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AACQ – see Actual Annual Contract Quantity

ACQ– see Annual Contract Quantity


Actual Annual Contract Quantity
The amount of LNG a buyer physically takes delivery of during a Contract
Year under a long-term supply contract. May be measured in same units
as ACQ, or expressed as a percentage of ACQ.

Annual Contract Quantity


The amount of LNG a buyer agrees to purchase from seller over the
length of a Contract Year, most accurately expressed in MMBtu, and
measured in Gross Heating Value

Boil off
LNG that evaporates during storage and transport. Typically, any rise rise
in temperature of LNG during storage and transport will be countered by
allowing evaporated LNG to vent from storage tank. Boil off gas is
sometimes used to supplement fuel for tankers, or as a fuel at storage
facilities

Btu– see British Thermal Unit

British Thermal Unit


Traditionally defined as the amount of heat required to raise the
temperature of 1 pound (lb) of water by 1 degree Fahrenheit. One Btu is
more precisely defined as the amount of heat equivalent to 1,055.06
Joule.

Carry-forward LNG
A clause in some long-term contracts that allow a buyer that takes more
than Take or Pay amount in a single Contract Year to get a credit to set
against future Take or Pay contract year obligations. Quantities are
frequently restricted. (see also make-up LNG, make-good LNG)

Contract Year
Traditionally, and typically, a period of twelve consecutive months
beginning on the first day of October and ending on the thirty-first day of
September. The October-September year allows buyers to avoid the risk
of supply disruption that would be follow from a supply contract expiring
in the middle of winter in the northern hemisphere. Nevertheless,
“contract year” in some new LNG contracts has also been specified as
running from the first day of January until the thirty first day of
December.

Contract Period
The total length of a term supply contract between buyer and seller.
Delivery point– Typically defined as the flange connecting the loading
line of an LNG tanker with the LNG metering equipment at the seller’s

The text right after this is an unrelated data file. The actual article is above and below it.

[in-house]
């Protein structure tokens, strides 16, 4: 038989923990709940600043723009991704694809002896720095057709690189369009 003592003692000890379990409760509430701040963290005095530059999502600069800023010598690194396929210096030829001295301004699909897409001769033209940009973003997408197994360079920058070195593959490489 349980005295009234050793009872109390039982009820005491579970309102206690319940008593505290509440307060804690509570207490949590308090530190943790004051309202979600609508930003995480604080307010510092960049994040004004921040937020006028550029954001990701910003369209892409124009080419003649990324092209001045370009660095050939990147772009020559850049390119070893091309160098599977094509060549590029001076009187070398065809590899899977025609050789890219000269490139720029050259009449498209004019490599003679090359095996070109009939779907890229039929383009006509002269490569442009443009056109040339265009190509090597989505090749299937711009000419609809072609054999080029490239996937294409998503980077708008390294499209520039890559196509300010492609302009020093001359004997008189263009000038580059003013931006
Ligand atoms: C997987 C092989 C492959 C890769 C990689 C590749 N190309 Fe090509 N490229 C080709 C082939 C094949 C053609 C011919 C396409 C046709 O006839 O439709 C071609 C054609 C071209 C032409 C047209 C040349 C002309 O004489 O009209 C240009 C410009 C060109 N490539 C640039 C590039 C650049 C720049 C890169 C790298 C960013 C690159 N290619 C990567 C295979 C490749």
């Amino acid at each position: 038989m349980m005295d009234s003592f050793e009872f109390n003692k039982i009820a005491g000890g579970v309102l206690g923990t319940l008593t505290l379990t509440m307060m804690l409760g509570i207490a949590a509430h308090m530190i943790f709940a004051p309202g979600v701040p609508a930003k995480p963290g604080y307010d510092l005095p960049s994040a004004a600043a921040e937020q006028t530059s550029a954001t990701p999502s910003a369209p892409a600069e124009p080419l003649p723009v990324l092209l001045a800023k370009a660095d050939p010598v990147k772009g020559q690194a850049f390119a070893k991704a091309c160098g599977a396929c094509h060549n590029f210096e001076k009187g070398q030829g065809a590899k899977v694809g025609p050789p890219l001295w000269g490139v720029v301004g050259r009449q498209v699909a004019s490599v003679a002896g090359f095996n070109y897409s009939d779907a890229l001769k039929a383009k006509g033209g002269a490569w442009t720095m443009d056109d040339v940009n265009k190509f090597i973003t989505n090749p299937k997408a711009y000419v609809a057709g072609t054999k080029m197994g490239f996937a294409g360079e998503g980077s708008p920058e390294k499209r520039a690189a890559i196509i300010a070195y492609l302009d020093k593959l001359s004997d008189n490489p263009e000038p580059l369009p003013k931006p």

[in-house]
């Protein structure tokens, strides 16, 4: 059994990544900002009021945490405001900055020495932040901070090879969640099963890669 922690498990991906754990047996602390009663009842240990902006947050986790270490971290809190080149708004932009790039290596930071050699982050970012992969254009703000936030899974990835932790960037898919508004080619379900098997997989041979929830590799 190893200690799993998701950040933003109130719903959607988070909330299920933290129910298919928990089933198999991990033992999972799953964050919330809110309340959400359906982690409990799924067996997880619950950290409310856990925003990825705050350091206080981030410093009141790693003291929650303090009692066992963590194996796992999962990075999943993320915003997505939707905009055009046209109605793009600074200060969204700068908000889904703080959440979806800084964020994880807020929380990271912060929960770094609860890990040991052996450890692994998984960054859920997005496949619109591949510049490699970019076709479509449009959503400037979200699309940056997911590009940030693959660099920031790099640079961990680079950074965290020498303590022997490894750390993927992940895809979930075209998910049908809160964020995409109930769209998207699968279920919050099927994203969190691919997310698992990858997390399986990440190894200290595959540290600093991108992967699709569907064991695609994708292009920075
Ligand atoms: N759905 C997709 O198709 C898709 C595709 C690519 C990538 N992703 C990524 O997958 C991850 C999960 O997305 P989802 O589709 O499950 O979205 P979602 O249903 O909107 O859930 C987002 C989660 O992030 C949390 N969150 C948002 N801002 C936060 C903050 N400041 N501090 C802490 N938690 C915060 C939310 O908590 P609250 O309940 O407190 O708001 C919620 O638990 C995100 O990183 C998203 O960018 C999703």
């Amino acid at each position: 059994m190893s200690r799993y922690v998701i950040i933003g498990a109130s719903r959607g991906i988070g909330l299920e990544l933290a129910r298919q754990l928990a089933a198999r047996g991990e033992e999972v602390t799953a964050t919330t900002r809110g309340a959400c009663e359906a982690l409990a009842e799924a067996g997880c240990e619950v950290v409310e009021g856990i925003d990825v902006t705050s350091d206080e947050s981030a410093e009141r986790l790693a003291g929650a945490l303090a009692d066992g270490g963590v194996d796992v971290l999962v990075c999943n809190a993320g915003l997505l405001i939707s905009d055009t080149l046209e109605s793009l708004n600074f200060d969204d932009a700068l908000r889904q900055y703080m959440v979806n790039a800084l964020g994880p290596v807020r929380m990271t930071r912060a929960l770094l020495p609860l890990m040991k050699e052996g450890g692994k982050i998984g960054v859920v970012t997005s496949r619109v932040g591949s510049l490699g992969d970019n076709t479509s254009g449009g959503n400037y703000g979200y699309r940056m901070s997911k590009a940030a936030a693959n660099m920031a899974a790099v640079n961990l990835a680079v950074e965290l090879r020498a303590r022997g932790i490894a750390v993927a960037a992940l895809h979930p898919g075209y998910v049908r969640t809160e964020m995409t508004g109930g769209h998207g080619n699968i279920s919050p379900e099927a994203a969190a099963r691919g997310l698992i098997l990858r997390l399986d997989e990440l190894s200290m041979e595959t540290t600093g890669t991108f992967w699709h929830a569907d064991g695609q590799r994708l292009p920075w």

facility (in an FOB contract), or at the buyer’s facility (in a delivered, or
ex-ship, contract)

Ex-ship
The delivery basis for most traditional long-term LNG contracts. Agreed
price includes cost of freight and insurance for transporting the LNG by
tanker to buyers’ facilities. Usually contrasted with Free On Board (FOB)

FOB– see Free On Board

Force Majeure
A contract clause that allows buyer or seller to default on delivery
because of forces or events deemed to be beyond the control of either
party. Force majeure is usually defined on a contract-by-contract basis,
either by specifying what may constitute force majeure, or by excluding
what may not. Historically, force majeure has rarely been invoked in LNG
contracts.

Free On Board
Delivery, inspection and loading costs involved in putting LNG on a tanker
at sellers’ facilities are included in agreed price. Buyer pays all additional
costs to transport and unload the cargo

Gross Heating Value


The quantity of heat in Btu produced by the complete combustion in dry
air of one standard cubic foot of dry ideal gas and the condensation of all
the water formed, with the initial and final temperature and pressure
being 60 degrees Farenheit and 14.696 psia respectively. Usually
contrasted with Net Heating Value.

Joule
The energy expended in one second by an electric current of one ampere
in a resistance of one ohm.
Liquefaction
The process by which natural gas is converted into liquid natural gas

Liquefied Natural Gas


Natural gas that has been cooled to a cryogenic -259 degrees Fahrenheit
(-161 degrees Celsius) and condensed into a liquid which is colorless,
odorless, non-corrosive and non-toxic. LNG weighs less than half the
weight of water.

LNG– see Liquefied Natural Gas

Make-up LNG
When a payment for LNG is made under Take or Pay clause, the buyer is
often contractually permitted to take delivery of the same amount of
(normally free) LNG at a later date. Quantity of make-up LNG allowed to
be taken is frequently restricted. (see also carry-forward LNG)

Make-good LNG– A clause in some long-term contracts allowing buyer